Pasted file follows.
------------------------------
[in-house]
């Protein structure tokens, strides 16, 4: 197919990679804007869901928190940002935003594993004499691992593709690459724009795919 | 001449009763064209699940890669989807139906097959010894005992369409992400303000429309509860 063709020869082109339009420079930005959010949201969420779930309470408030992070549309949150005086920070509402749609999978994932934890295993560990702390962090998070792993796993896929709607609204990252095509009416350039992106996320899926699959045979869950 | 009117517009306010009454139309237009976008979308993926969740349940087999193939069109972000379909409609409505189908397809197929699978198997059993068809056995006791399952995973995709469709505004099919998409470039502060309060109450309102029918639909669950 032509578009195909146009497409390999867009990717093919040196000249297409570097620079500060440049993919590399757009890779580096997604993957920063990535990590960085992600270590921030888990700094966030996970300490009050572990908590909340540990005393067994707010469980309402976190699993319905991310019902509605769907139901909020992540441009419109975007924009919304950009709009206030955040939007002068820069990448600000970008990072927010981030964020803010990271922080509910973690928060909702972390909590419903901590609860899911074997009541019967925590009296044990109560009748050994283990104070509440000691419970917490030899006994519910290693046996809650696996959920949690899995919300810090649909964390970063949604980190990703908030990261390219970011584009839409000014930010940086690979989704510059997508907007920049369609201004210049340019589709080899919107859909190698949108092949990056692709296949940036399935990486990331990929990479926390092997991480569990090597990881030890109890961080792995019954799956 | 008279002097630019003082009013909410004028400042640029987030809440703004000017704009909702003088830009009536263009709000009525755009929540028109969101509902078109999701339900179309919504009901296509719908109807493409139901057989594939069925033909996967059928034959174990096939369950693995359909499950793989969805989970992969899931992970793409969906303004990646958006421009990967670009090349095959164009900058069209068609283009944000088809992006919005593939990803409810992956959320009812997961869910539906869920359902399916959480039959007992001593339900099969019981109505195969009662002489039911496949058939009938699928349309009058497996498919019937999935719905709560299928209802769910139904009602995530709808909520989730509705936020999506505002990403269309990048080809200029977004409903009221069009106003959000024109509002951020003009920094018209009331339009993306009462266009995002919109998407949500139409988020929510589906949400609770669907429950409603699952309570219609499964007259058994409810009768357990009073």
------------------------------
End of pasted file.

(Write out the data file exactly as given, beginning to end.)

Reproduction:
[in-house]
């Protein structure tokens, strides 16, 4: 197919990679804007869901928190940002935003594993004499691992593709690459724009795919 | 001449009763064209699940890669989807139906097959010894005992369409992400303000429309509860 063709020869082109339009420079930005959010949201969420779930309470408030992070549309949150005086920070509402749609999978994932934890295993560990702390962090998070792993796993896929709607609204990252095509009416350039992106996320899926699959045979869950 | 009117517009306010009454139309237009976008979308993926969740349940087999193939069109972000379909409609409505189908397809197929699978198997059993068809056995006791399952995973995709469709505004099919998409470039502060309060109450309102029918639909669950 032509578009195909146009497409390999867009990717093919040196000249297409570097620079500060440049993919590399757009890779580096997604993957920063990535990590960085992600270590921030888990700094966030996970300490009050572990908590909340540990005393067994707010469980309402976190699993319905991310019902509605769907139901909020992540441009419109975007924009919304950009709009206030955040939007002068820069990448600000970008990072927010981030964020803010990271922080509910973690928060909702972390909590419903901590609860899911074997009541019967925590009296044990109560009748050994283990104070509440000691419970917490030899006994519910290693046996809650696996959920949690899995919300810090649909964390970063949604980190990703908030990261390219970011584009839409000014930010940086690979989704510059997508907007920049369609201004210049340019589709080899919107859909190698949108092949990056692709296949940036399935990486990331990929990479926390092997991480569990090597990881030890109890961080792995019954799956 | 008279002097630019003082009013909410004028400042640029987030809440703004000017704009909702003088830009009536263009709000009525755009929540028109969101509902078109999701339900179309919504009901296509719908109807493409139901057989594939069925033909996967059928034959174990096939369950693995359909499950793989969805989970992969899931992970793409969906303004990646958006421009990967670009090349095959164009900058069209068609283009944000088809992006919005593939990803409810992956959320009812997961869910539906869920359902399916959480039959007992001593339900099969019981109505195969009662002489039911496949058939009938699928349309009058497996498919019937999935719905709560299928209802769910139904009602995530709808909520989730509705936020999506505002990403269309990048080809200029977004409903009221069009106003959000024109509002951020003009920094018209009331339009993306009462266009995002919109998407949500139409988020929510589906949400609770669907429950409603699952309570219609499964007259058994409810009768357990009073």